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The Xeon vs. EPYC Performance With Intel's oneAPI Embree & OSPray Render Projects

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  • The Xeon vs. EPYC Performance With Intel's oneAPI Embree & OSPray Render Projects

    Phoronix: The Xeon vs. EPYC Performance With Intel's oneAPI Embree & OSPray Render Projects

    With Intel seemingly ramping up work on their open-source OSPray portable ray-tracing engine now that they have pulled it under their oneAPI umbrella as part of a forthcoming rendering tool-kit, I figured it would be the latest interesting candidate for benchmarking of AMD EPYC 7742 vs. Intel Xeon Platinum 8280 performance. In addition, the Embree ray-tracing kernels are also being benchmarked as part of this performance comparison.

    http://www.phoronix.com/vr.php?view=28301

  • starshipeleven
    replied
    Originally posted by skeevy420 View Post
    Looking at those numbers....256 new threads and 8.57 FPS.

    So, like, do those tools also measure in Frames Per Day for regular people with regular systems?
    *week

    Besides, it's not for real-time rendering, it's renderfarm software.
    Last edited by starshipeleven; 10-01-2019, 09:01 AM.

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  • lowflyer
    replied
    LuxCoreRender was also tossed in for this open-source physically based renderer. LuxCoreRender isn't developed by Intel but does make use of their Embree library and Threaded Building Blocks (TBB). LuxCoreRender ended up being faster on the Xeon Platinum server with those Intel components, but then again most LuxCoreRender usage is done with OpenCL on GPUs.
    Originally posted by user556 View Post
    Something went wrong with the LuxCoreRender tests, the 7742 only got about 50% of the 7601!
    It would be interesting to see the same test with a CPU that advertises itself as "Intel" but in fact is an AMD CPU. Intel is known for their "cripple AMD" function. Although Intel has lost unfair competition cases against AMD, the "cripple AMD" function is, according Agners Blog, still present to this day in Intels compilers.

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  • user556
    replied
    Something went wrong with the LuxCoreRender tests, the 7742 only got about 50% of the 7601!

    Leave a comment:


  • smitty3268
    replied
    Originally posted by schmidtbag View Post
    A little strange to see the 7601 lose so badly in so many of the tests. Those are the results I'd expect of a single 7601, not two.
    The older epyc's weren't very fast at AVX2 compared to the new ones or Intel chips. It only had 128-bit registers vs 256-bit now, so cutting performance in half is about what you'd expect.

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  • Michael
    replied
    Originally posted by nuetzel View Post
    Now some up to date LLVMpipe vs OpenSWR numbers, please. - GREAT work Michael!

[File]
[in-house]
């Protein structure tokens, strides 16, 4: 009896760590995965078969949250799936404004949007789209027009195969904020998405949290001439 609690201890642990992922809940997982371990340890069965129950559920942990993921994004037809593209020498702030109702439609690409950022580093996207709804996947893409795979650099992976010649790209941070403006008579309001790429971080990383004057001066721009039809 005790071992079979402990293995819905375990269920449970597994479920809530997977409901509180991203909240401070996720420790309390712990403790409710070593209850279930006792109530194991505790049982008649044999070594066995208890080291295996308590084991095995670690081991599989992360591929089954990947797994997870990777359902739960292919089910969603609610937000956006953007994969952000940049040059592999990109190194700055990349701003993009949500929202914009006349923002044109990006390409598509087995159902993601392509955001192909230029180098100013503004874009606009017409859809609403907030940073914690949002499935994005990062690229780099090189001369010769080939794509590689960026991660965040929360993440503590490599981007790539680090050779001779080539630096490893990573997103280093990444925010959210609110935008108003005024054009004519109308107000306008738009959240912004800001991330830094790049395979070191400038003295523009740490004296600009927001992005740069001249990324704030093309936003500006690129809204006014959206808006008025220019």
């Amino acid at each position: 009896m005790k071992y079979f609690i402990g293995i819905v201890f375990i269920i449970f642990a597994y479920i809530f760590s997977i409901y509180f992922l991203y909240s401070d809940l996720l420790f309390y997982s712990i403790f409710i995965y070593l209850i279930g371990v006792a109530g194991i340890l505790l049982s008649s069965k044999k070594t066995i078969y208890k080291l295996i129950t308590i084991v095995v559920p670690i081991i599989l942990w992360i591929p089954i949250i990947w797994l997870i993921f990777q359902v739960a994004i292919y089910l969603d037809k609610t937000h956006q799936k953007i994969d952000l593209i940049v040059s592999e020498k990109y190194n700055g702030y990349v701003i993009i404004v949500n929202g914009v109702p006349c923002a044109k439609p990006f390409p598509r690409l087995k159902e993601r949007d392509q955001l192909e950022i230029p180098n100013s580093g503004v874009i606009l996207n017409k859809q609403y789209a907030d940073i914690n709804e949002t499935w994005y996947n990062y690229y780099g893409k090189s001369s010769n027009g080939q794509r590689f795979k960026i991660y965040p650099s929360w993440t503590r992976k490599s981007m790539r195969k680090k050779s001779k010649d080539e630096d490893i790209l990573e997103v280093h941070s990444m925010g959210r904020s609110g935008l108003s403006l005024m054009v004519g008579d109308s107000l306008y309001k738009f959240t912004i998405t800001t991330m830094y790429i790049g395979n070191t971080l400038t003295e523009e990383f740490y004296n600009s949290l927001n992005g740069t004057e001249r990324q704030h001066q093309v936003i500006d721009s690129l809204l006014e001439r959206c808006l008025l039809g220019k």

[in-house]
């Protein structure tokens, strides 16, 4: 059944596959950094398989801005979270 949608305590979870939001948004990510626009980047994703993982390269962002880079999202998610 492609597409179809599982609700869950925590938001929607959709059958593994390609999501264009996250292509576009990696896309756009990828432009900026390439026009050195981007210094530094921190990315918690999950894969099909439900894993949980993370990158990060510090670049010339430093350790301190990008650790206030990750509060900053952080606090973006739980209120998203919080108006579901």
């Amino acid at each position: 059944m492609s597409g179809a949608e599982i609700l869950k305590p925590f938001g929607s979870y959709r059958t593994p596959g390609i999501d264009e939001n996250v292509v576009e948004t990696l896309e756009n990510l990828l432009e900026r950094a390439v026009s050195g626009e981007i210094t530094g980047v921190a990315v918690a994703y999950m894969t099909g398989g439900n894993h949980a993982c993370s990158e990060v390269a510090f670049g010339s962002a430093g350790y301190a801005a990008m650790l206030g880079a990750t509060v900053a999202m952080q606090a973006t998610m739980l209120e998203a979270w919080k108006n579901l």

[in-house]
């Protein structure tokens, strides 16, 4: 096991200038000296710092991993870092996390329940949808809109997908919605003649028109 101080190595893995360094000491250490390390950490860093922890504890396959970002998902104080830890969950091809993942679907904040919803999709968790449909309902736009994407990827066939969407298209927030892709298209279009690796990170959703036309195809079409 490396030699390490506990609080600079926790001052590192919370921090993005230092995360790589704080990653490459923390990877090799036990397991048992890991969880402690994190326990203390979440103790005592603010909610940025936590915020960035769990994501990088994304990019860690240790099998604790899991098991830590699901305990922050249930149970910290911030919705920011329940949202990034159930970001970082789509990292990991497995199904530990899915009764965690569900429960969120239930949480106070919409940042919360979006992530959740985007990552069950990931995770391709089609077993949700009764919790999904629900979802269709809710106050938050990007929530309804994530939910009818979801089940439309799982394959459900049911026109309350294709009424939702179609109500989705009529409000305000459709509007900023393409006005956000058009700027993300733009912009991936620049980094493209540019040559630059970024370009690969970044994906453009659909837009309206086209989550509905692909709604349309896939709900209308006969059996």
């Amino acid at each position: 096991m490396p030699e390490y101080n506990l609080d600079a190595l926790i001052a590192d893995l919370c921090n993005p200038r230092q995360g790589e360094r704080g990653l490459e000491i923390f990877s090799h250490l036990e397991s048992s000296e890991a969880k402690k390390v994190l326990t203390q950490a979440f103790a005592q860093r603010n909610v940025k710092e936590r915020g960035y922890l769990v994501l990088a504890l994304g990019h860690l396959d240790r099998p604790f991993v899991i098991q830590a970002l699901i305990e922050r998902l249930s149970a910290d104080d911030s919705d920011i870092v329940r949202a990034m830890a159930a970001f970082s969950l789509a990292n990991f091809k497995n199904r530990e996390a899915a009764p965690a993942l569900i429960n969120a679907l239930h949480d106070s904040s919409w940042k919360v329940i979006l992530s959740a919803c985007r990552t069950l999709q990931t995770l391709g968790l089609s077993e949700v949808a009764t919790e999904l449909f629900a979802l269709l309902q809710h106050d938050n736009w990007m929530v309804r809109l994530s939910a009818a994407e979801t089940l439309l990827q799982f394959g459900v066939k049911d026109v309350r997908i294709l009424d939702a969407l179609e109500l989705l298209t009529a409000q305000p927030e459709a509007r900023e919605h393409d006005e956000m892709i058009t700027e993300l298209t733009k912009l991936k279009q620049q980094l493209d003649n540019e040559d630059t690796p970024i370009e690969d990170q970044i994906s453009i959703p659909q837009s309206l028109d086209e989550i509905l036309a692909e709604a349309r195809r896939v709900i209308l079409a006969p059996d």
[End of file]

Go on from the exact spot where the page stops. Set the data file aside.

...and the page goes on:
Yes I hope to have OPenSWR numbers out in a few days.... still overloaded with benchmarking :/

    Leave a comment:


  • nuetzel
    replied
    Now some up to date LLVMpipe vs OpenSWR numbers, please. - GREAT work Michael!

    Leave a comment:


  • schmidtbag
    replied
    Originally posted by skeevy420 View Post
    Well, yeah, it has more cores than threads. What kind of performance where you expecting?
    lol whoops, not sure how I missed that one. Actually, I screwed up the c/t count of the Xeons too. That's what I get for not drinking my coffee first...
    The Epyc 7601 setup is 64/128 and the Xeon is 56/112 and the Xeon runs ~0.8ghz faster. I'd reckon the extra cycles the Xeons put out is what's giving them the edge against the older Epyc.
    Both CPUs have an all-core boost of 2.7GHz, so, assuming Michael's got sufficient cooling (which I think he does), they should both be about equal in speed. So, considering the 7601 also has 13% more cores, it's weird that it'd suffer such a drastic loss in performance. I know the IPC isn't as good on the AMD side but it's not more than 13% worse. But again, I know Intel has an advantage with AVX.

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  • cb88
    replied
    Originally posted by skeevy420 View Post

    Well, yeah, it has more cores than threads. What kind of performance where you expecting?

    The Epyc 7601 setup is 64/128 and the Xeon is 56/112 and the Xeon runs ~0.8ghz faster. I'd reckon the extra cycles the Xeons put out is what's giving them the edge against the older Epyc.
    Also Zen 1 has an FPU that is half as wide...

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  • skeevy420
    replied
    Originally posted by schmidtbag View Post
    I'm not questioning the performance of the newer Epyc; I'm talking about the old one. It has 64c/48t yet it's almost half the performance of the Xeon setup, which to my recollection has 48c/96t.
    For the record, I'm not questioning the Xeon's performance (especially where AVX512 is in use).
    Well, yeah, it has more cores than threads. What kind of performance were you expecting?

    The Epyc 7601 setup is 64/128 and the Xeon is 56/112 and the Xeon runs ~0.8ghz faster. I'd reckon the extra cycles the Xeons put out is what's giving them the edge against the older Epyc.
    Last edited by skeevy420; 09-30-2019, 01:36 PM.

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